Title:
Surgical tray containing a bone graft substitute resistant to autoclaving and method of using the same
Kind Code:
A1


Abstract:
A surgical tray includes a set of surgical instruments and a containerized bone graft substitute (BGS) capable of being repeatedly autoclaved. Preferred BGS include calcium phosphate salts. The BGS is preferably provided pre-sterilized from the manufacturer, and may be contained, e.g., in an ampoule, a cartridge for a delivery device, or pre-loaded in a syringe. The BGS container may be wrapped in a protecting pouch.



Inventors:
Orbay, Jorge L. (Miami, FL, US)
Machado, Jorge A. (Miami, FL, US)
Application Number:
11/121553
Publication Date:
02/16/2006
Filing Date:
05/04/2005
Primary Class:
International Classes:
B65D83/10
View Patent Images:
Related US Applications:



Primary Examiner:
HARVEY, JULIANNA NANCY
Attorney, Agent or Firm:
Gordon & Jacobson, P.C. (Suite 407 60 Long Ridge Road, Stamford, CT, 06902, US)
Claims:
What is claimed is:

1. An surgical tray, comprising: a) a tray; b) a plurality of surgical instruments in said tray; and c) a containerized, pre-sterilized bone graft substitute (BGS) in said tray.

2. A surgical tray according to claim 1, wherein: said BGS is capable of being autoclaved without serious adverse effect to the BGS.

3. A surgical tray according to claim 1, wherein: said BGS is a calcium salt or a mixture of two or more calcium salts

4. A surgical tray according to claim 1, wherein: said BGS is beta-tricalcium phosphate.

5. A surgical tray according to claim 1, wherein: said BGS is hydroxyapatite.

6. A surgical tray according to claim 1, wherein: said BGS is a mixture of beta-tricalcium phosphate and hydroxyapatite.

7. A surgical tray according to claim 1, wherein: said containerized BGS includes a BGS in an ampoule.

8. A surgical tray according to claim 1, wherein: said containerized BGS includes a BGS in a cartridge for a delivery device.

9. A surgical tray according to claim 1, wherein: said containerized BGS includes a BGS preloaded in a syringe.

10. A surgical tray according to claim 9, wherein: said syringe has a curved tip.

11. A surgical tray according to claim 1, further comprising: a plurality of orthopedic implantable devices in said tray.

12. An orthopedic surgical tray according to claim 11, wherein: said orthopedic implantable devices include at least one fracture fixation plate and a plurality of at least one of screws and pegs.

13. An orthopedic surgical tray according to claim 1, further comprising: a heat cycle counter in association with at least one of said containerized BGS.

14. An orthopedic surgical tray according to claim 1, further comprising: a pouch in which said containerized pre-sterilized BGS is provided.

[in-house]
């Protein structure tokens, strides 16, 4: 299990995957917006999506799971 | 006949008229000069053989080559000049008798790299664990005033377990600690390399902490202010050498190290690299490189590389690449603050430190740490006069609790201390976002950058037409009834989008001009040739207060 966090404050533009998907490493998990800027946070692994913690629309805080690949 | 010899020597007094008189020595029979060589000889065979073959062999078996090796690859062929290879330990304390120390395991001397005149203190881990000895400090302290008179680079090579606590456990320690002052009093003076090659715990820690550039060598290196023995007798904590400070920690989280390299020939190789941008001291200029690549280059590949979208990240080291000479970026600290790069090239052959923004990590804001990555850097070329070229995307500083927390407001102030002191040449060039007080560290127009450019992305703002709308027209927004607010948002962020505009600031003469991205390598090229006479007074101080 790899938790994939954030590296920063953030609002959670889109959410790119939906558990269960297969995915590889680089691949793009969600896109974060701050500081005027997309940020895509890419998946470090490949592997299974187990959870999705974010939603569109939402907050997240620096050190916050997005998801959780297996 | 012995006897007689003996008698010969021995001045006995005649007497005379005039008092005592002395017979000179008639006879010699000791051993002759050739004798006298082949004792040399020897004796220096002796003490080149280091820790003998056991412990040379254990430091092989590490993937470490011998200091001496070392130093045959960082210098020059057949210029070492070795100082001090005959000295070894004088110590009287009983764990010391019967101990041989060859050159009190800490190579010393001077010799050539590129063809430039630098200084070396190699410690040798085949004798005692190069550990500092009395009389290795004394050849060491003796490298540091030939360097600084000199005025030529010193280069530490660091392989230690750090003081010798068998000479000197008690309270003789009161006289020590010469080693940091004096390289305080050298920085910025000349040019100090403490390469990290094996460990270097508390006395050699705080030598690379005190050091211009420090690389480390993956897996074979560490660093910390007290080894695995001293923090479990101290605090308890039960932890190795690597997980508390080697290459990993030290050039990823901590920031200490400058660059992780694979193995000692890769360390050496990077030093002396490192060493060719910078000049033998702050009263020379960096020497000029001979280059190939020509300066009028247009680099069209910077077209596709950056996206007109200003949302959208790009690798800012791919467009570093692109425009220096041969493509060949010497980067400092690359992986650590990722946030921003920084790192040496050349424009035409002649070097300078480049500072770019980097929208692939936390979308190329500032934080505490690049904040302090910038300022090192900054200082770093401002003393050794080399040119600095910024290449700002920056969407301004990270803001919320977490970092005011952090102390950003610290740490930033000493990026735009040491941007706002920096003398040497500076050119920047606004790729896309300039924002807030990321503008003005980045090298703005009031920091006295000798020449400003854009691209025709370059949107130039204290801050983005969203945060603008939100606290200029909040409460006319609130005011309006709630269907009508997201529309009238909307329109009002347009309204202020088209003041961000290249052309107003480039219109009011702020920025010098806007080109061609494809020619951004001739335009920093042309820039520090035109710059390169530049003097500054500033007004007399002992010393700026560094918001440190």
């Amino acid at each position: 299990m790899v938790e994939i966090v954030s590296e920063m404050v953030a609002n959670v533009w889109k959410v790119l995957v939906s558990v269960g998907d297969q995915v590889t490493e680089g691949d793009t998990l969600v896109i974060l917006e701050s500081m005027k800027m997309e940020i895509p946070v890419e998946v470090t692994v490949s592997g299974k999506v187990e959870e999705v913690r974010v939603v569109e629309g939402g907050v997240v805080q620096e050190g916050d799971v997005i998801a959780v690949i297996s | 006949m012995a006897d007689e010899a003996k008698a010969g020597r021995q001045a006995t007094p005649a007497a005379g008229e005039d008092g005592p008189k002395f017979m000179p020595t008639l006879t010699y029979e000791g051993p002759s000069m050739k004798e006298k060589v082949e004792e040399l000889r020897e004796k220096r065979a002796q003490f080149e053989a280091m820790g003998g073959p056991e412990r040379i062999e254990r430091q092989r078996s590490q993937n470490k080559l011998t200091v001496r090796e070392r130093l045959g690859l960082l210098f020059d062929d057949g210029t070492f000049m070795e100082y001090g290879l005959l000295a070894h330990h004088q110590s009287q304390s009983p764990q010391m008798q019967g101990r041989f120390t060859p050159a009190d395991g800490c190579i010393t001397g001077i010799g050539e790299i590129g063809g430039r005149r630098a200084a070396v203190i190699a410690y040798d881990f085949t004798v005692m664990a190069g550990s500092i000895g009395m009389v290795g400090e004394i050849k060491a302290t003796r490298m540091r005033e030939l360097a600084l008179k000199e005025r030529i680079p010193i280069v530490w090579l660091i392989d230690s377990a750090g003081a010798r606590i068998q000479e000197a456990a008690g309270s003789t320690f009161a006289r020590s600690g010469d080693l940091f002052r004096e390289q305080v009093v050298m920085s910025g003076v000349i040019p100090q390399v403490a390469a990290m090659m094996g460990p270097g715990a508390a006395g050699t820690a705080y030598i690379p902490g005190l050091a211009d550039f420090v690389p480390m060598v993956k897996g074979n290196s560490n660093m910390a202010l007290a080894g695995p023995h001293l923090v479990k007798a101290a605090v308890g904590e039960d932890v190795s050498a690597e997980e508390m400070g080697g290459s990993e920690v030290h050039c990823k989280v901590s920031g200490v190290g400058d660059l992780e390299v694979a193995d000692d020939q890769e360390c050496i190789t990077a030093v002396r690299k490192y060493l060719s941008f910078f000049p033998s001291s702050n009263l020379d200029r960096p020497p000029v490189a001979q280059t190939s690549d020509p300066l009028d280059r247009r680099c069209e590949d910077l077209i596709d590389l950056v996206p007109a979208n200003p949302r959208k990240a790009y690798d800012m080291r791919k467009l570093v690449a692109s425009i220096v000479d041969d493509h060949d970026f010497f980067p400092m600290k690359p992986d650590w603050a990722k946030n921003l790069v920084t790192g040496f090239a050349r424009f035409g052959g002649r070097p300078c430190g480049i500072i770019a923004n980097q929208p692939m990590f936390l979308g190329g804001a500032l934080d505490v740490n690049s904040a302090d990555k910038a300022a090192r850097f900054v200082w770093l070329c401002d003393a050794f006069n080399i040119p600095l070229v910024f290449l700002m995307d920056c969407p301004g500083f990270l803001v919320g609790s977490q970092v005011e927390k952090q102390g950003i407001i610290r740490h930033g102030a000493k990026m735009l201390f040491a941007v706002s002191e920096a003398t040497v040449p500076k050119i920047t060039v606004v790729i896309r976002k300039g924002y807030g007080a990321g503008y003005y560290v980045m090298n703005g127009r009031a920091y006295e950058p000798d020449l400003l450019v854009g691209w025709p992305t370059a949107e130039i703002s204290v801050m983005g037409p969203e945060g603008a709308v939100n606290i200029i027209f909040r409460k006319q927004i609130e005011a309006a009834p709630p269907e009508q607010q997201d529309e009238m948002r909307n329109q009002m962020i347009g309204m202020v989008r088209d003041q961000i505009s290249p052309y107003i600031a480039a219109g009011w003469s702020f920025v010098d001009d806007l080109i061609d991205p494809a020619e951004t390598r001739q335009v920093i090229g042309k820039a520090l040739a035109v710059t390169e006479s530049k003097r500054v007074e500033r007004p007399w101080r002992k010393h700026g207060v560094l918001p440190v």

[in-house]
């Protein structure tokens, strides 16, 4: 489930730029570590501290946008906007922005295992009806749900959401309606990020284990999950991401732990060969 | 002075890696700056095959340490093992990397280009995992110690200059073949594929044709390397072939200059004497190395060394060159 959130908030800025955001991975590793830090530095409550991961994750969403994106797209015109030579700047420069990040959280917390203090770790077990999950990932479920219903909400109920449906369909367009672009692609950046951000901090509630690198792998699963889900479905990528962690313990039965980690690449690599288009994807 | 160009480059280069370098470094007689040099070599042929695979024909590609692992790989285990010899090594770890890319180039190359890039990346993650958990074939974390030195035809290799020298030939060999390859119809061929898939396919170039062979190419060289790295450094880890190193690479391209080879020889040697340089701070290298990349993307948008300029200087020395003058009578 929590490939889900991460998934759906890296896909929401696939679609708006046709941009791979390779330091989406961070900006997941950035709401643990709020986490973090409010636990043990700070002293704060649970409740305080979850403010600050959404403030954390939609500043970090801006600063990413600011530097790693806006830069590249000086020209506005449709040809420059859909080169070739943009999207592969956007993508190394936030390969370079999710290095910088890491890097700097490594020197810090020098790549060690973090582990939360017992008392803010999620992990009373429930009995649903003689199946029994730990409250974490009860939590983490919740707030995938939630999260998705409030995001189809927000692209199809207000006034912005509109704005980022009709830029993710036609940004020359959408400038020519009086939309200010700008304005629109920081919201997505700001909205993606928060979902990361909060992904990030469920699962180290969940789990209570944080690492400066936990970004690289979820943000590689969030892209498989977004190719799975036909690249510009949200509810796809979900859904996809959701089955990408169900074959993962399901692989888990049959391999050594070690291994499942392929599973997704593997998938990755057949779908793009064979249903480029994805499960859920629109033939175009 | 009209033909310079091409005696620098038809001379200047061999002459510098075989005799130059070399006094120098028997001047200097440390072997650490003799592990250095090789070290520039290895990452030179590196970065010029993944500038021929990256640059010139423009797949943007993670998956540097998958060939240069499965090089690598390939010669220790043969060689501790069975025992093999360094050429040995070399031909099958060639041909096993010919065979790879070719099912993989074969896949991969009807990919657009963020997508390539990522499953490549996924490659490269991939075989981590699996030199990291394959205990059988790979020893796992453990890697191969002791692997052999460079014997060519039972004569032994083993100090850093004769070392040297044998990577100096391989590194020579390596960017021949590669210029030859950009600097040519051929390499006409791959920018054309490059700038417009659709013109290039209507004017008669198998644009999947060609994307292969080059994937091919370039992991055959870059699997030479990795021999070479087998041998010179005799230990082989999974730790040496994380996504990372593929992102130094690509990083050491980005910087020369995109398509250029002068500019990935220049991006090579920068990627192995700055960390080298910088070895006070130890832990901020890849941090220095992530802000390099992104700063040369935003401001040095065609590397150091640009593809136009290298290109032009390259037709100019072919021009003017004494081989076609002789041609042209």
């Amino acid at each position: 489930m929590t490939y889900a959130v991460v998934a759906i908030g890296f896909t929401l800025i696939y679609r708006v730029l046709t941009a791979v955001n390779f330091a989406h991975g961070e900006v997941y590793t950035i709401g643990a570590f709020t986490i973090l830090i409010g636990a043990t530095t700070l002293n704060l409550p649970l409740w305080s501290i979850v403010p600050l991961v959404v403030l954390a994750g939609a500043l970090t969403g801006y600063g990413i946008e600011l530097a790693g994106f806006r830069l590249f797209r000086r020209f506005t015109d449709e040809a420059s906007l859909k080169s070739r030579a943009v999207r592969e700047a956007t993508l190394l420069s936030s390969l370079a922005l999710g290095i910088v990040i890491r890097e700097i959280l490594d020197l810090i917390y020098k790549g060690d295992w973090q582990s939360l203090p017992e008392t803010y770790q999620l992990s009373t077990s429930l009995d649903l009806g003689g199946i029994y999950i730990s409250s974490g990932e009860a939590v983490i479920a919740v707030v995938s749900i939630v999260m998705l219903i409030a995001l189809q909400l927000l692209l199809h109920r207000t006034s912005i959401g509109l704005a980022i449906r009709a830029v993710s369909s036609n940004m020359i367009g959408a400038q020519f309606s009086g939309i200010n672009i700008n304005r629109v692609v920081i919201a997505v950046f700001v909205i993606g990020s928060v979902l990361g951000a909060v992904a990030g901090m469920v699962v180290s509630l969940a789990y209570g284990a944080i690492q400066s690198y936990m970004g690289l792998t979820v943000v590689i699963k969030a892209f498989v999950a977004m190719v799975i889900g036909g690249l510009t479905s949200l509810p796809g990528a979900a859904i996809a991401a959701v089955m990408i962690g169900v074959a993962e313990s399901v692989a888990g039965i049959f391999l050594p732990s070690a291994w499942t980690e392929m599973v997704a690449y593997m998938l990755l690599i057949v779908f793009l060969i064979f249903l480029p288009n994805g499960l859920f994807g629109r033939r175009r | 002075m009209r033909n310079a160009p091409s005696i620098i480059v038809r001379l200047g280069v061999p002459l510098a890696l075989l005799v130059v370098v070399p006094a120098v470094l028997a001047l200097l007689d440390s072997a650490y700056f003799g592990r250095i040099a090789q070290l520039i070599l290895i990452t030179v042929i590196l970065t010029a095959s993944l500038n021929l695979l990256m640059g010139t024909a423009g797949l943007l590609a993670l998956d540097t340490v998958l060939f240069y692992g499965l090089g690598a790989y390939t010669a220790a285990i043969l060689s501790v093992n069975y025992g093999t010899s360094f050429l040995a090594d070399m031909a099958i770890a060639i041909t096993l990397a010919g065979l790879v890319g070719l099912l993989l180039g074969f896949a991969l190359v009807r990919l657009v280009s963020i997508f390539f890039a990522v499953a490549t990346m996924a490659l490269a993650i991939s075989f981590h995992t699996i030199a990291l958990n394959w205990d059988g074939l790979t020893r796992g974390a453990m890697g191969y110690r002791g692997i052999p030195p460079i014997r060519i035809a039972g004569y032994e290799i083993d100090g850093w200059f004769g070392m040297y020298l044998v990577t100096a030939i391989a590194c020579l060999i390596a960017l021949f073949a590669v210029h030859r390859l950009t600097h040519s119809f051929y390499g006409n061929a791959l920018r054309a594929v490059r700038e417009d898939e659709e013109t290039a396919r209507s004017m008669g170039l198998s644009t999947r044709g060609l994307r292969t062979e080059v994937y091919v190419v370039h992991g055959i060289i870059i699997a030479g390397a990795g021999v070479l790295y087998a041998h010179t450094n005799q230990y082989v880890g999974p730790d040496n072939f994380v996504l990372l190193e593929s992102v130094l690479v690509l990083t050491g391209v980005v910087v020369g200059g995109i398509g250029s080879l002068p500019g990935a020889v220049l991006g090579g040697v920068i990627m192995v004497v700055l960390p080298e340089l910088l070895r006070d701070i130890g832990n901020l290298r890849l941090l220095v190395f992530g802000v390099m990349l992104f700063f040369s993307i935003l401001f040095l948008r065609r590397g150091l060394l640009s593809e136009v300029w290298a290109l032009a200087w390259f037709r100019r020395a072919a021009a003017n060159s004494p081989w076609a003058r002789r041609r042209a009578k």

15. A method of providing a surgical tray, comprising: a) providing a tray; b) providing surgical instruments in the tray; and c) providing a containerized pre-sterilized bone graft substitute (BGS) in the tray.

16. A method according to claim 15, further comprising: providing a plurality of orthopedic implantable devices in the tray.

17. A method according to claim 15, further comprising: using the tray in a surgical procedure during which at least one of the surgical instrument is used, and the BGS is not used; and subsequently sterilizing the tray and the surgical instruments with the containerized BGS inside the tray.

18. A method according to claim 15, wherein: said BGS includes a calcium salt.

19. A method according to claim 15, wherein: said BGS is selected from the group of calcium sulfate, beta-tricalcium phosphate, hydroxyapatite, and a mixture thereof.

20. A method according to claim 15, wherein: said providing a containerized BGS includes providing the BGS in a cartridge which can be inserted into a delivery device.

21. A method according to claim 15, wherein: said providing a containerized BGS includes providing the BGS pre-loaded in a syringe.

22. A method according to claim 15, wherein: said providing a containerized BGS includes providing the BGS pre-loaded in a syringe having a curved tip.

Description:

CROSS-REFERENCE TO RELATED APPLICATIONS

The application claims the benefit of U.S. Provisional Application Ser. No. 60/600,514, filed Aug. 11, 2004, which is incorporated by reference in its entirety.

BACKGROUND OF THE INVENTION

1. Field of the Invention

This invention relates broadly to surgical apparatus and procedures. More particularly, this invention relates to surgical instrument trays and bone graft substitutes.

2. State of the Art

Bone grafts or bone graft substitutes (BGS) are often used during surgery, mostly, but not limited to orthopedic, maxillofacial and plastic surgery. Generally, a graft is used when a defect or void in a bone results from disease, trauma or surgery or a gap between bone ends remains after the reduction of a fracture. The graft or BGS accelerates the healing process at the site of the defect, void or gap.

The ‘established standard’, called an autograft, uses the patient's own bone. The autograft is osteogenic (provides live precursor cells), osteoinductive (provides bone growth factors) and osteoconductive (provides a scaffold to enable the attachment, distribution and migration of cells). However an autograft requires harvesting bone from a donor site in the patient, usually the iliac crest, which can lead to morbidity, risk of infection and pain in a site separate from the site where the autograft is used. This creates additional risk, inconvenience and time of convalescence for the patient.